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Blinking and Eye Health

We blink our eyes several times every minute of the day, but why do we need to?

Count the number of times you blink in a minute (when you do this, don’t try blinking more or less frequently than you normally would). The typical number of blinks per minute for an adult is between ten and twenty, each blink lasting a tenth of a second.

We Refresh and Clean Our Eyes by Blinking

Our eyelids spread fresh layers of tears across the surface of our eyes with every blink, which keeps them from drying out and brushes away little irritants like dirt and dust particles that could interfere with our vision. When our eyes have too much moisture, the excess tears drain out through the tear ducts located at the corners and flow down into our nasal passages. Now you know why your nose gets runny when you cry!

Focusing Leads to Less Frequent Blinking

When we are deeply focused on a book, game, project, or TV show, we tend to blink less often than usual — sometimes as few as three times per minute. This is significantly lower than the optimal blinking rate that our eyes require to function effectively. If we persistently blink less than necessary, it can compound into eye strain or dry eye.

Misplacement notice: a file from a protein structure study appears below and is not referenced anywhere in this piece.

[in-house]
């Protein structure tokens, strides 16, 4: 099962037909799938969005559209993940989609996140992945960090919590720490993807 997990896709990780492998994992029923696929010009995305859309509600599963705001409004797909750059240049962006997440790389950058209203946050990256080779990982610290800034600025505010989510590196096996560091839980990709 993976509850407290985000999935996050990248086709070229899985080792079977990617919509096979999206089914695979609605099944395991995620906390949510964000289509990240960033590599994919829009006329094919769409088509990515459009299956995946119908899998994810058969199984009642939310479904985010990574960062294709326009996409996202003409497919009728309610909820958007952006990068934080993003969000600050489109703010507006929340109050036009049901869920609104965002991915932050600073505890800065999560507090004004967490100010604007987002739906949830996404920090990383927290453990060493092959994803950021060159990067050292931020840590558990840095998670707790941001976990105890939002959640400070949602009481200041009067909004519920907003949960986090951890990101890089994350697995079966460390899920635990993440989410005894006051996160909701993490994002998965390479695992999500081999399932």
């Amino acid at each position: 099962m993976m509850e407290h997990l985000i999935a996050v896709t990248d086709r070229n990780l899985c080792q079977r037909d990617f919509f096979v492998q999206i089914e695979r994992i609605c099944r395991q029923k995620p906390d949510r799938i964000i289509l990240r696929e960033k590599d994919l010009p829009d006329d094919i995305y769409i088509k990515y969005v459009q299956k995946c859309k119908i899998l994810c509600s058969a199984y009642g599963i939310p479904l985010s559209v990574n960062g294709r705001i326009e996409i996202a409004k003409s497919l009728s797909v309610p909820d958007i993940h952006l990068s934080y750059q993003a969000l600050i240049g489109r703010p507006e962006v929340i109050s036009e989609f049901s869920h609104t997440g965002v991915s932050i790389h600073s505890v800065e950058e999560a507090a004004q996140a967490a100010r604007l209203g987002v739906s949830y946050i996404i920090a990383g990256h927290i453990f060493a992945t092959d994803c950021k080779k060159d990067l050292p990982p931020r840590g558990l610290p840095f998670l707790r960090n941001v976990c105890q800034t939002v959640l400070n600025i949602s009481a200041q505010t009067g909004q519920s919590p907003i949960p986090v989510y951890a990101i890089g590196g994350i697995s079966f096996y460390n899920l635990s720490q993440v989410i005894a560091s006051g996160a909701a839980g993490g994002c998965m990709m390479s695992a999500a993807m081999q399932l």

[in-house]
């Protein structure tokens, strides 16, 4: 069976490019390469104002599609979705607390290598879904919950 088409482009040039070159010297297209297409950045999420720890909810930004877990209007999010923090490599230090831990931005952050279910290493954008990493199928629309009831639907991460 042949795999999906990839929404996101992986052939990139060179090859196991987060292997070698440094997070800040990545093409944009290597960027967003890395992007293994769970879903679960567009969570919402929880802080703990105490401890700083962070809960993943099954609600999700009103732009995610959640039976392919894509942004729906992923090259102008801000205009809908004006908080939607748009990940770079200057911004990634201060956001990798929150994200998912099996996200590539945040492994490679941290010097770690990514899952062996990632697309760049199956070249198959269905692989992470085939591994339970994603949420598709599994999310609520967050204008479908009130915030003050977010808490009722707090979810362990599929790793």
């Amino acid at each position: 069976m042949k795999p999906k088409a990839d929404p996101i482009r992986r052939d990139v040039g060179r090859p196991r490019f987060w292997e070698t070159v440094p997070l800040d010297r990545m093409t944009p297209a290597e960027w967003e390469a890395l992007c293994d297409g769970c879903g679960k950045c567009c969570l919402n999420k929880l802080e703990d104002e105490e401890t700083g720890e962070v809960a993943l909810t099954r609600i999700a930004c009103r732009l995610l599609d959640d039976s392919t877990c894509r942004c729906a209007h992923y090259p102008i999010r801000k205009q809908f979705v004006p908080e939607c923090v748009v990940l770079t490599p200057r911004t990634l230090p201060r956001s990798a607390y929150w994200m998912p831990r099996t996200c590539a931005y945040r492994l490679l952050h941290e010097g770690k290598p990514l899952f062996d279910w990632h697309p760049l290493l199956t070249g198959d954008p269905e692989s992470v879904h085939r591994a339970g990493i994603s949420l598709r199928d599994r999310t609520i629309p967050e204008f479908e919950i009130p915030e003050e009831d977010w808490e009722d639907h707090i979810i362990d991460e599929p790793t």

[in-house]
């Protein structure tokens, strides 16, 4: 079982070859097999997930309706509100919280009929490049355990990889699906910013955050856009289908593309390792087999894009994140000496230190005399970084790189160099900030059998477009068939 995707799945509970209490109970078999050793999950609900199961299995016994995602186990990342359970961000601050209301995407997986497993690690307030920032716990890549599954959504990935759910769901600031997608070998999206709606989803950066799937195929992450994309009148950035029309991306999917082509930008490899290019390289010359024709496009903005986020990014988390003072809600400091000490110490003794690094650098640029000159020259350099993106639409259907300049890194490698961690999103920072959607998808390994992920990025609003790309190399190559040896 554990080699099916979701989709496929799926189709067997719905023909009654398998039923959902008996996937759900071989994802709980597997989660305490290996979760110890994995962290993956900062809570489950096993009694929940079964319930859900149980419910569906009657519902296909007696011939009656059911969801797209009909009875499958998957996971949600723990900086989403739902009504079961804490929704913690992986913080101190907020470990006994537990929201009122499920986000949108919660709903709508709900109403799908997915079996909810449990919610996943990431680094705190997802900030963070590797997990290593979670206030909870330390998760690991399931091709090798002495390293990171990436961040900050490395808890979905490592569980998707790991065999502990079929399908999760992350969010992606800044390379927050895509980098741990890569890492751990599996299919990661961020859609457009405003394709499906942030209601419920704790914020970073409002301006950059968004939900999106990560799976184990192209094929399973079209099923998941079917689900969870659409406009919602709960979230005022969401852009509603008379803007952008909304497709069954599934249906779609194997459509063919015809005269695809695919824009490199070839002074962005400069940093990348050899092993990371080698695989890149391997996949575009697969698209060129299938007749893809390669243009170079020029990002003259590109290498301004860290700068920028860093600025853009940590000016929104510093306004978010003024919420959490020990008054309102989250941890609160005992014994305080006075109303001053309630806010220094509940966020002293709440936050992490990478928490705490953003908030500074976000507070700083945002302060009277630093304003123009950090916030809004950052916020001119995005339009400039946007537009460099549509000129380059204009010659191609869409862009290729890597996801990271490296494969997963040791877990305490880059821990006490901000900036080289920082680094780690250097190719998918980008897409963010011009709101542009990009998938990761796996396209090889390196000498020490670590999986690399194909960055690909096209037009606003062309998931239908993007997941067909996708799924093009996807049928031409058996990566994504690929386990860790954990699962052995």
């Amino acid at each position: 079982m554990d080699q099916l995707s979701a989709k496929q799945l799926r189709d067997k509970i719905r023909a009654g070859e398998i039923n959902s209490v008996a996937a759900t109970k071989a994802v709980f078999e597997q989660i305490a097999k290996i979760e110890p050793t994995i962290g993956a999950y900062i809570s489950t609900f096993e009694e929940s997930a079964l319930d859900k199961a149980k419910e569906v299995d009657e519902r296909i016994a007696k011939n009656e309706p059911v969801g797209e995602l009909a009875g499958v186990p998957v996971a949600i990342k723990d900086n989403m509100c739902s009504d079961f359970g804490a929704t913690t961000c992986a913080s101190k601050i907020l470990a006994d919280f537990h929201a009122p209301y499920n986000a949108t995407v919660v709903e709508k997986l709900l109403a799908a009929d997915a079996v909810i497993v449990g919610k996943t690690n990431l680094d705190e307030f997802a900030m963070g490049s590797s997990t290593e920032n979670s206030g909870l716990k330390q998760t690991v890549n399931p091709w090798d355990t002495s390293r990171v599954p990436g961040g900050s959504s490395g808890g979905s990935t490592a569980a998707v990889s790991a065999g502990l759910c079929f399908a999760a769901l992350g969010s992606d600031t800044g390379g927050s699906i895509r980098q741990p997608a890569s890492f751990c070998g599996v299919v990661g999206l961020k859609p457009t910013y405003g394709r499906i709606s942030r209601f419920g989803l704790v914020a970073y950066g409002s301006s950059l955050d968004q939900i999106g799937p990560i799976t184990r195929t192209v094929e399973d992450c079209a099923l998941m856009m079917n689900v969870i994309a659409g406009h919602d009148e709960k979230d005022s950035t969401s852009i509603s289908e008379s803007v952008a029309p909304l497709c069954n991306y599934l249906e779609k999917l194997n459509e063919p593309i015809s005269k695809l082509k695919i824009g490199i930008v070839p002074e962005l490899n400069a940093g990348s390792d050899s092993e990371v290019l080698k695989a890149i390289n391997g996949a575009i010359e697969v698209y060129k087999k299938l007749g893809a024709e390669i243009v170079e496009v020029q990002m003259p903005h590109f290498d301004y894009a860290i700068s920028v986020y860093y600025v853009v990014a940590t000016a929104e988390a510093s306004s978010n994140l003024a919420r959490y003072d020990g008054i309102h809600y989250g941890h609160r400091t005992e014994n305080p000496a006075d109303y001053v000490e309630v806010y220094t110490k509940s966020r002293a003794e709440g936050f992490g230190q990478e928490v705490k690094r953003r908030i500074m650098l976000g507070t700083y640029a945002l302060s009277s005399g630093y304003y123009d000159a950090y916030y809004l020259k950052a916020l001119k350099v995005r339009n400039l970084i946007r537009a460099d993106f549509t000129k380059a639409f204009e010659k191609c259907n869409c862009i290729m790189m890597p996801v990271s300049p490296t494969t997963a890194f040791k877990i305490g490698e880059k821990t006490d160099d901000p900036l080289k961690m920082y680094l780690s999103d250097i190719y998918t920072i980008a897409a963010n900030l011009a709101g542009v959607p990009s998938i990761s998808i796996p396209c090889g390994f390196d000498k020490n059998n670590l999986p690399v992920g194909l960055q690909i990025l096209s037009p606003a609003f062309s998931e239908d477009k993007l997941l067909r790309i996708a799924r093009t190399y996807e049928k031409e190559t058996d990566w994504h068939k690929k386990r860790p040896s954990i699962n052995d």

Try to Make a Habit of Blinking More

If you find that insufficient blinking is causing eye problems, especially during periods of concentration, try making a conscious effort to blink more often. With enough practice, you can train your eyes to blink more frequently. Start simply: whenever you're thinking or performing a task that doesn't require your vision, take a break and blink.

You could also set reminders to do blinking exercises every hour until you get into the habit. After a while, you may no longer require the reminders. A simple exercise to refresh your eyes is to close them, pause briefly, squeeze your eyelids, and then open them again.

How Does Blinking Work?

Blinking may seem like a simple action, but it actually involves multiple mechanisms working in sync in our eyes and eyelids, such as various types of tear production, tiny glands producing oil to replenish the film that prevents our tears from drying out, and different sets of muscles responsible for the physical movement of blinking. With so many moving parts involved, there are various ways that things can go wrong. If you're experiencing dry eye or eye strain despite doing blinking exercises, don't hesitate to schedule an appointment with us.

To us, our patients are the best sight for sore eyes!

Top image used under CC0 Public Domain license. Image cropped and modified from original.
The content on this blog is not intended to be a substitute for professional medical advice, diagnosis, or treatment. Always seek the advice of qualified health providers with questions you may have regarding medical conditions.

Author Vision Source — Published March 27, 2023

Posted In Eye Health Awareness